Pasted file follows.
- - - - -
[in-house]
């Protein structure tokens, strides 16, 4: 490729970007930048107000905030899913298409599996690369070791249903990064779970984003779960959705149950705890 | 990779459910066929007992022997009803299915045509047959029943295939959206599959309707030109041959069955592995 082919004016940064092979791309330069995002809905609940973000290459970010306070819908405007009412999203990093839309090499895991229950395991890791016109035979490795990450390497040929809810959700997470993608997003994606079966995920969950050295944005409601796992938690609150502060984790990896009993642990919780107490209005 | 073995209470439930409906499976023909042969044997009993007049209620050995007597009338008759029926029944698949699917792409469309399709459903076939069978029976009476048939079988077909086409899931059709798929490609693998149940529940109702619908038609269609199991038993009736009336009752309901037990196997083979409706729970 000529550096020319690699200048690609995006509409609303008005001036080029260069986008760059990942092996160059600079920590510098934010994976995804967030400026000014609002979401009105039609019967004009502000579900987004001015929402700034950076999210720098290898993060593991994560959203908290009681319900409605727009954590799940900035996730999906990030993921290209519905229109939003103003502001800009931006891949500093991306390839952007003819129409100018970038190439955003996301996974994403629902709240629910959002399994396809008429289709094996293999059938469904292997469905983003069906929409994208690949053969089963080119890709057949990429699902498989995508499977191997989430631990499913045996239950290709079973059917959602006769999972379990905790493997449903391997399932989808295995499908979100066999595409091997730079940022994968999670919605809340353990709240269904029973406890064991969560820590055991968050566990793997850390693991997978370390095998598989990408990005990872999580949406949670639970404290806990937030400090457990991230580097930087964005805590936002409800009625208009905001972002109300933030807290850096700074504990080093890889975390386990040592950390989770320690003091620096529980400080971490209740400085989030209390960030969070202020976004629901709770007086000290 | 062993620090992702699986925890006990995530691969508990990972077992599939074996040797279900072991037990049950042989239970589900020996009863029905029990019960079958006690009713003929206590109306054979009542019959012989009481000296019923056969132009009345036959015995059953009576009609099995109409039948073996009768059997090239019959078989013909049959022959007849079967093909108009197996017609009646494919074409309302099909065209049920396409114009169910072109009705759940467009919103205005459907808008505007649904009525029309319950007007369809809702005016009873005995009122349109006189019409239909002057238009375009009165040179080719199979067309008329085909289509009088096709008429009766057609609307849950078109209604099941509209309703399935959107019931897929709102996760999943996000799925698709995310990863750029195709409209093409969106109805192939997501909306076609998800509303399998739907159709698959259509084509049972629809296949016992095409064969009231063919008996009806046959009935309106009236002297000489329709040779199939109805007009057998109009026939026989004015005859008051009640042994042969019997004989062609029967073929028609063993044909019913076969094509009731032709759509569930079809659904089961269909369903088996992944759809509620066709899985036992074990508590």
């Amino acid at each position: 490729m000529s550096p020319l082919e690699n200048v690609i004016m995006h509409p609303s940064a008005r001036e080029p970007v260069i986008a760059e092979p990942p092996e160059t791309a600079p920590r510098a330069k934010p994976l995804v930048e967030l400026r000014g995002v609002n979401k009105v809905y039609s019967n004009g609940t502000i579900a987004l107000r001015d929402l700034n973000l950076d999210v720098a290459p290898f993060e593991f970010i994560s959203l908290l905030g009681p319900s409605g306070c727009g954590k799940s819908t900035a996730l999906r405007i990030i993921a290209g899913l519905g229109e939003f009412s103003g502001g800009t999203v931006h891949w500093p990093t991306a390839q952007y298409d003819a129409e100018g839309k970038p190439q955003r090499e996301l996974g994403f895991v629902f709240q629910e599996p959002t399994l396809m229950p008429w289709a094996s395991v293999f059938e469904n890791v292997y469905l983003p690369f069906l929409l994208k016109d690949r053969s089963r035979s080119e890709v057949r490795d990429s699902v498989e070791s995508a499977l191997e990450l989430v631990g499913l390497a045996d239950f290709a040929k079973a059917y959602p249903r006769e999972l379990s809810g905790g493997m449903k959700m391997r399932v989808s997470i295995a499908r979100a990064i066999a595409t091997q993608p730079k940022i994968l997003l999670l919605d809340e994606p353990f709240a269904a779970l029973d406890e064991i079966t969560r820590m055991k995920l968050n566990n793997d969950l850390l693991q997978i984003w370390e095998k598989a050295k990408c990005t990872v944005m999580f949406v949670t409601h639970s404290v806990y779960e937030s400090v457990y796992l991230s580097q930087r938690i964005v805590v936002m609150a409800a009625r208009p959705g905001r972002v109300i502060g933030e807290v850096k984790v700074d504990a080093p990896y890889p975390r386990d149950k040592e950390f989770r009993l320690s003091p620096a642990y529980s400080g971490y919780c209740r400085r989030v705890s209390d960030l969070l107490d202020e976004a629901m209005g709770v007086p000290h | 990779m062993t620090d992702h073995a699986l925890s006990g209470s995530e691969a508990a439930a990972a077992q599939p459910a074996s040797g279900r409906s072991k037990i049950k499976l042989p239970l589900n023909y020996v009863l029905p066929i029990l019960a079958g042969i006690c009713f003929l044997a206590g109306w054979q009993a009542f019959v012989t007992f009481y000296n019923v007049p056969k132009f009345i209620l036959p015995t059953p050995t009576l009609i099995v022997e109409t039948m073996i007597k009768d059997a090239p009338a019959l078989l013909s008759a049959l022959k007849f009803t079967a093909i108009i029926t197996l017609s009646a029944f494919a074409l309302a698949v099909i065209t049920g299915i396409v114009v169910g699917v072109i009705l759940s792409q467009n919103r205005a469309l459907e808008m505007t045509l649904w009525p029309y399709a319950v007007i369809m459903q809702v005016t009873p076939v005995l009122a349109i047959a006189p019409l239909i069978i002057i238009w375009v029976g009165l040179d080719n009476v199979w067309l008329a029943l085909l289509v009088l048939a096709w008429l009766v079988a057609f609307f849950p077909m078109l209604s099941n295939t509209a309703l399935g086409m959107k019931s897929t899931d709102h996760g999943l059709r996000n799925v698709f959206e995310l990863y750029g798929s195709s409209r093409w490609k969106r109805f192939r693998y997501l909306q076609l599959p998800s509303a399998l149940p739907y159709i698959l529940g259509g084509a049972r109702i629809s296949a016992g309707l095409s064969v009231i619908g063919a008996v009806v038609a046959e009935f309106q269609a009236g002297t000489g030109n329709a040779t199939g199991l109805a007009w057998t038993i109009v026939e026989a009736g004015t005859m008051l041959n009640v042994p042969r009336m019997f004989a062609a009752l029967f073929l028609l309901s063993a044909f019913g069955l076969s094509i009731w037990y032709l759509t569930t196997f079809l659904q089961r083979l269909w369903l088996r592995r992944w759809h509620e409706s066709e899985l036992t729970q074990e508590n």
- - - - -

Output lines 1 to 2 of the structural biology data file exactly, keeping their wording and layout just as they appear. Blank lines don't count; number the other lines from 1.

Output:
[in-house]
């Protein structure tokens, strides 16, 4: 490729970007930048107000905030899913298409599996690369070791249903990064779970984003779960959705149950705890 | 990779459910066929007992022997009803299915045509047959029943295939959206599959309707030109041959069955592995 082919004016940064092979791309330069995002809905609940973000290459970010306070819908405007009412999203990093839309090499895991229950395991890791016109035979490795990450390497040929809810959700997470993608997003994606079966995920969950050295944005409601796992938690609150502060984790990896009993642990919780107490209005 | 073995209470439930409906499976023909042969044997009993007049209620050995007597009338008759029926029944698949699917792409469309399709459903076939069978029976009476048939079988077909086409899931059709798929490609693998149940529940109702619908038609269609199991038993009736009336009752309901037990196997083979409706729970 000529550096020319690699200048690609995006509409609303008005001036080029260069986008760059990942092996160059600079920590510098934010994976995804967030400026000014609002979401009105039609019967004009502000579900987004001015929402700034950076999210720098290898993060593991994560959203908290009681319900409605727009954590799940900035996730999906990030993921290209519905229109939003103003502001800009931006891949500093991306390839952007003819129409100018970038190439955003996301996974994403629902709240629910959002399994396809008429289709094996293999059938469904292997469905983003069906929409994208690949053969089963080119890709057949990429699902498989995508499977191997989430631990499913045996239950290709079973059917959602006769999972379990905790493997449903391997399932989808295995499908979100066999595409091997730079940022994968999670919605809340353990709240269904029973406890064991969560820590055991968050566990793997850390693991997978370390095998598989990408990005990872999580949406949670639970404290806990937030400090457990991230580097930087964005805590936002409800009625208009905001972002109300933030807290850096700074504990080093890889975390386990040592950390989770320690003091620096529980400080971490209740400085989030209390960030969070202020976004629901709770007086000290 | 062993620090992702699986925890006990995530691969508990990972077992599939074996040797279900072991037990049950042989239970589900020996009863029905029990019960079958006690009713003929206590109306054979009542019959012989009481000296019923056969132009009345036959015995059953009576009609099995109409039948073996009768059997090239019959078989013909049959022959007849079967093909108009197996017609009646494919074409309302099909065209049920396409114009169910072109009705759940467009919103205005459907808008505007649904009525029309319950007007369809809702005016009873005995009122349109006189019409239909002057238009375009009165040179080719199979067309008329085909289509009088096709008429009766057609609307849950078109209604099941509209309703399935959107019931897929709102996760999943996000799925698709995310990863750029195709409209093409969106109805192939997501909306076609998800509303399998739907159709698959259509084509049972629809296949016992095409064969009231063919008996009806046959009935309106009236002297000489329709040779199939109805007009057998109009026939026989004015005859008051009640042994042969019997004989062609029967073929028609063993044909019913076969094509009731032709759509569930079809659904089961269909369903088996992944759809509620066709899985036992074990508590």